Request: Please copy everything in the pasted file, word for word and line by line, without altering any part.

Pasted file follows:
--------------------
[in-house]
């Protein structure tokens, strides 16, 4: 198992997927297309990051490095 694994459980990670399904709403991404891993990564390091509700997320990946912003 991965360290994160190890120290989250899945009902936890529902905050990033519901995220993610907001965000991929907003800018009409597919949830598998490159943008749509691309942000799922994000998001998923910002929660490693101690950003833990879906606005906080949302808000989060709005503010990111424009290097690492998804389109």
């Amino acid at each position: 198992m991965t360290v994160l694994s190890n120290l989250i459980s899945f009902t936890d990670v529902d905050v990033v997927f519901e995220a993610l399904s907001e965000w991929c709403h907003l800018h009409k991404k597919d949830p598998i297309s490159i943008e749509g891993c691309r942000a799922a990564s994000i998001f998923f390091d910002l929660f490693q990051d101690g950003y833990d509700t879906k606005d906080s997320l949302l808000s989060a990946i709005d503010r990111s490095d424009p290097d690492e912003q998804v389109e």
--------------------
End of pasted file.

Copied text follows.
[in-house]
């Protein structure tokens, strides 16, 4: 198992997927297309990051490095 694994459980990670399904709403991404891993990564390091509700997320990946912003 991965360290994160190890120290989250899945009902936890529902905050990033519901995220993610907001965000991929907003800018009409597919949830598998490159943008749509691309942000799922994000998001998923910002929660490693101690950003833990879906606005906080949302808000989060709005503010990111424009290097690492998804389109």
């Amino acid at each position: 198992m991965t360290v994160l694994s190890n120290l989250i459980s899945f009902t936890d990670v529902d905050v990033v997927f519901e995220a993610l399904s907001e965000w991929c709403h907003l800018h009409k991404k597919d949830p598998i297309s490159i943008e749509g891993c691309r942000a799922a990564s994000i998001f998923f390091d910002l929660f490693q990051d101690g950003y833990d509700t879906k606005d906080s997320l949302l808000s989060a990946i709005d503010r990111s490095d424009p290097d690492e912003q998804v389109e």